Subsidies by non-solar users of solar users dominated debate Thursday. As part of the bill that passed, SCE&G and Duke would be barred from charging non-solar customers for any losses they incur by those who use solar power. Duke is expected to lose about $1 million annually in electricity sales to people who produce their own solar power, Smith said. The company would have to eat those costs or charge stockholders, instead of customers, he said.
SCE&G declined comment Thursday, but Duke Energy issued a statement after the vote, saying the House’s action would hurt customers.
“We are disappointed in today’s vote,” Duke Energy spokeman Ryan Mosier said in an email. “As was discussed throughout the debate, this bill continues to subsidize the solar industry and is bad for customers.”
Spartanburg Republican Rep. Mike Forrester, a utility supporter, urged the Legislature to slow down and study the issue before taking major steps to aid the solar industry.
The House considered two bills Thursday: one that would rein in the solar industry and another that would help it expand.
The bill to keep tighter controls on the solar industry, pushed by Forrester and state Rep. Bill Sandifer, R-Oconee, would have allowed utilities to pay customers less for excess power generated by their panels. That’s a key way solar customers lower their power bills.
Despite efforts by Sandifer and Forrester, the bill ultimately failed. Sandifer, also a utility industry supporter, received $69,000 in campaign contributions from electric utilities and their employees from 2005 to 2017.
The failure of the Forrester-Sandifer bill left legislators with the bill pushed by Democrat Smith to eliminate the 2 percent cap. After initially siding with Forrester and Sandifer, many House members ultimately backed Smith and a bi-partisan group of lawmakers who spoke for the legislation.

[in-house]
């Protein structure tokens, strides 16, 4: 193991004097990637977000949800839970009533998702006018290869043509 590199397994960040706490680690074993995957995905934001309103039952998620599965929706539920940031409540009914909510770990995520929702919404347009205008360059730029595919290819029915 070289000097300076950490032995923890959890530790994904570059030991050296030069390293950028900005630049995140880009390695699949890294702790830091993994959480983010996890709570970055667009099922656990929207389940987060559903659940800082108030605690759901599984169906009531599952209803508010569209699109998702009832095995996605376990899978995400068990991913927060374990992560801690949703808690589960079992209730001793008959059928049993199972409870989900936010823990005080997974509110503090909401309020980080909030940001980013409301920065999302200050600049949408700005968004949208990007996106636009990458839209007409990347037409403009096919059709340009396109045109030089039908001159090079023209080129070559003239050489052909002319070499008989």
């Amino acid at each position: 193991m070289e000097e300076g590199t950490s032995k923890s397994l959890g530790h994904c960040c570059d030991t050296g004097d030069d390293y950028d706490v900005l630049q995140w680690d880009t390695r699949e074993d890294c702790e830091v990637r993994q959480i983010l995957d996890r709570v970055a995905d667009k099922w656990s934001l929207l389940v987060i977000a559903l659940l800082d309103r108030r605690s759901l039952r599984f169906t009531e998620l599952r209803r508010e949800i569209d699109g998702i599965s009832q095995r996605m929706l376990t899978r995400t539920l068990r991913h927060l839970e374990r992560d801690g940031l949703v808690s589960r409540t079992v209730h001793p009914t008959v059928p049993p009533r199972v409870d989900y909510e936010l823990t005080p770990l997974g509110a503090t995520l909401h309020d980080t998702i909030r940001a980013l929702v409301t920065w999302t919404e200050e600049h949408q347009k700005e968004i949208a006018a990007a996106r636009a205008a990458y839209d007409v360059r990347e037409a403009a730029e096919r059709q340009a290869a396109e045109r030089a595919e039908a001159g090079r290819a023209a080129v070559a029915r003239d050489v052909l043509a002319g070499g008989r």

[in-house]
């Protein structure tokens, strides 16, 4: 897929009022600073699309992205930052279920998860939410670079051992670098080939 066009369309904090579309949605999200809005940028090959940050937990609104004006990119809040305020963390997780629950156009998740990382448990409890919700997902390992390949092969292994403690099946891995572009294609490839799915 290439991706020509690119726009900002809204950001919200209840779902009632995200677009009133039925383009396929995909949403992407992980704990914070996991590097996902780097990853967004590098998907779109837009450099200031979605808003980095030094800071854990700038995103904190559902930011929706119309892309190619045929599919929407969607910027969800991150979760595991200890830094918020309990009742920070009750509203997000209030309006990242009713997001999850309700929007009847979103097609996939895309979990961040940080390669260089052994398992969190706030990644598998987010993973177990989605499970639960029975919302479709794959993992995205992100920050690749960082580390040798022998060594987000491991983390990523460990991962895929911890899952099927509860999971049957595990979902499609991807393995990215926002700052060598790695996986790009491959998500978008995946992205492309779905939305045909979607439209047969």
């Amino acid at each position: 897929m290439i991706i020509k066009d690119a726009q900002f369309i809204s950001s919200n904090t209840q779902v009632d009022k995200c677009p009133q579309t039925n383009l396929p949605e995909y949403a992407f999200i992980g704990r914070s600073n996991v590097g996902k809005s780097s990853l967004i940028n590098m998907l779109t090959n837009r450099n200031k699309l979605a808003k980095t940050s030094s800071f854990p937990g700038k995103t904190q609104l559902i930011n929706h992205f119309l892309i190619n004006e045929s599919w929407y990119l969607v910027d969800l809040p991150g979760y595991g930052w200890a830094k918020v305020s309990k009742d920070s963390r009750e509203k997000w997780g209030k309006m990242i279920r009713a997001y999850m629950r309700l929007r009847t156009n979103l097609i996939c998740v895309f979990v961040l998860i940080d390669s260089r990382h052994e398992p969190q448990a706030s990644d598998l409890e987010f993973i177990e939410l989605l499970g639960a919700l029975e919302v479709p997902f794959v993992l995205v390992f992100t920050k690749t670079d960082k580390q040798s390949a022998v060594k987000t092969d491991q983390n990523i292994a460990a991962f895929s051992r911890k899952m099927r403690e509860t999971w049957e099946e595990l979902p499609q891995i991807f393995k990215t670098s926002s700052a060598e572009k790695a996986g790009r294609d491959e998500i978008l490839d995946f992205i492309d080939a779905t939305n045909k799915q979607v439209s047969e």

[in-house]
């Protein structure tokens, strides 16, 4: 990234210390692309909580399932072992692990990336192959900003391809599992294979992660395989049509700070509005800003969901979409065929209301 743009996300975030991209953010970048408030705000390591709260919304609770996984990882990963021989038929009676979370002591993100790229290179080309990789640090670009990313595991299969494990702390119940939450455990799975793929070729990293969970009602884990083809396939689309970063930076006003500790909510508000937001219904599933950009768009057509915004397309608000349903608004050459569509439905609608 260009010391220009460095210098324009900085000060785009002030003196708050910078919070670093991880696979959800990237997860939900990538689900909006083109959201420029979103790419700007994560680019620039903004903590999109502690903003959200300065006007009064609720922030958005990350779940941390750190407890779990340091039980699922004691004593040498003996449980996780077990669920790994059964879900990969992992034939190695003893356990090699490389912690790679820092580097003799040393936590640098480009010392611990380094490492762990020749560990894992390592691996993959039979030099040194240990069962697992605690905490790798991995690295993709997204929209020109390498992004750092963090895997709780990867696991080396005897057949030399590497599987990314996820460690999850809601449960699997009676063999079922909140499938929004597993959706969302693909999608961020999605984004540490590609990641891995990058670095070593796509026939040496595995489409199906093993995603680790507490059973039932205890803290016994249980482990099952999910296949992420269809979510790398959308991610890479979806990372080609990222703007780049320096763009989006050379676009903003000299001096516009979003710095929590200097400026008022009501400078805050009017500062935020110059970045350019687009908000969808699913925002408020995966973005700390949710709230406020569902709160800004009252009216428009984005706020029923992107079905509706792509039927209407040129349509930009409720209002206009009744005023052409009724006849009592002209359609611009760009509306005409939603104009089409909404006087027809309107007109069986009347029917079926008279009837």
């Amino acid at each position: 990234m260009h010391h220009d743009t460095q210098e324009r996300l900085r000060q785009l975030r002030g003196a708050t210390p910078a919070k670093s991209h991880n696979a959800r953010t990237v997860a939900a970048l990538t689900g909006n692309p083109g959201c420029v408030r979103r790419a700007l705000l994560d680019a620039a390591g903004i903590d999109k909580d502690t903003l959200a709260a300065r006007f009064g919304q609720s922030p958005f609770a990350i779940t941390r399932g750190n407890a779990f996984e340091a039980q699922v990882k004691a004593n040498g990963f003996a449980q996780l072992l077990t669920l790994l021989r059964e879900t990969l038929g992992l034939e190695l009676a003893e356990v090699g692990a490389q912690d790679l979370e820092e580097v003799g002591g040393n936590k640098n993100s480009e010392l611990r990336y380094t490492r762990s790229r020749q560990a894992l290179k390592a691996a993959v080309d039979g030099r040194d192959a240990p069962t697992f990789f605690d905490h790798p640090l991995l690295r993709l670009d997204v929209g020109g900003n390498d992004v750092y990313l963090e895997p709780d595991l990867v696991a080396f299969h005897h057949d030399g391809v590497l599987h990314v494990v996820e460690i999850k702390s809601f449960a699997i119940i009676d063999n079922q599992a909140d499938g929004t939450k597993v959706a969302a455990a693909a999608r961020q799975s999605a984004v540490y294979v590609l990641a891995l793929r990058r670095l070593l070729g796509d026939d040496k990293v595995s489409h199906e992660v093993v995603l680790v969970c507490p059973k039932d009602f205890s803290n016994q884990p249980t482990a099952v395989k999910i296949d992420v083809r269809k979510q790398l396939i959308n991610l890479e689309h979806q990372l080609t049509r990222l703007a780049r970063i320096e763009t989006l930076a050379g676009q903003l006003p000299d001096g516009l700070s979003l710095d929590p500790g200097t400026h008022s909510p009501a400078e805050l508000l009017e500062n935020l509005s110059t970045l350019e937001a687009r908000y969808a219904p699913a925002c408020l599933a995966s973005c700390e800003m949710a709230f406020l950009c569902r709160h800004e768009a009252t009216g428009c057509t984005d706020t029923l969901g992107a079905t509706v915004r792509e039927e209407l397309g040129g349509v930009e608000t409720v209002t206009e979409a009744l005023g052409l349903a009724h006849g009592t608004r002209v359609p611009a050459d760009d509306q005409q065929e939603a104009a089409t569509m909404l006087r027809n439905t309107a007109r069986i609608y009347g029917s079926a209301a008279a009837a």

Smith has said the state must eliminate the cap to save solar jobs and help the industry grow. Solar companies that have moved into the state since 2014 have begun offering deals that help people pay for solar panels. Since the 2014 law passed, about 3,000 solar jobs have been added in South Carolina. About 4,000 homeowners have signed up for rooftop solar panels under lease or financing arrangements.
Previous legislative efforts to further boost the solar industry since the 2014 law passed have failed. But solar became a bigger player in the Legislature this year following the failure of the multi-billion dollar V.C. Summer nuclear project.
SCE&G residential customers, who are charged $27 a month on average for the bungled nuclear project, pay the country’s highest monthly power bills, federal statistics show. Other forms of energy, such as solar and wind, have been touted as a way to help offset the state’s reliance on traditional forms of energy such as coal and nuclear.
South Carolina once was one of the least friendly states for solar energy in the country. But after The State reported on the obstacles to solar power, the Legislature approved a bill in 2014 loosening limits on solar expansion.
One marginal victory for power companies in the bill that passed Thursday focused on excess energy produced by homes that make power from solar panels. Now, people who produce excess solar power can sell it back to the utilities for the same price they buy power from the utilities. That works out to about 13 cents per kilowatt hour.
Under compromise language in Smith’s bill, the power companies could pay people less than homeowners are paying power companies for electricity. That would be about 5 cents per kilowatt hour.
But Smith and Grinstead said the bill protects solar-producing homeowners by not allowing power companies to charge them for producing power for their own use.
The victory for Smith’s bill also is notable because one of the state’s most influential business groups, the S.C. Chamber of Commerce, had sided with utilities.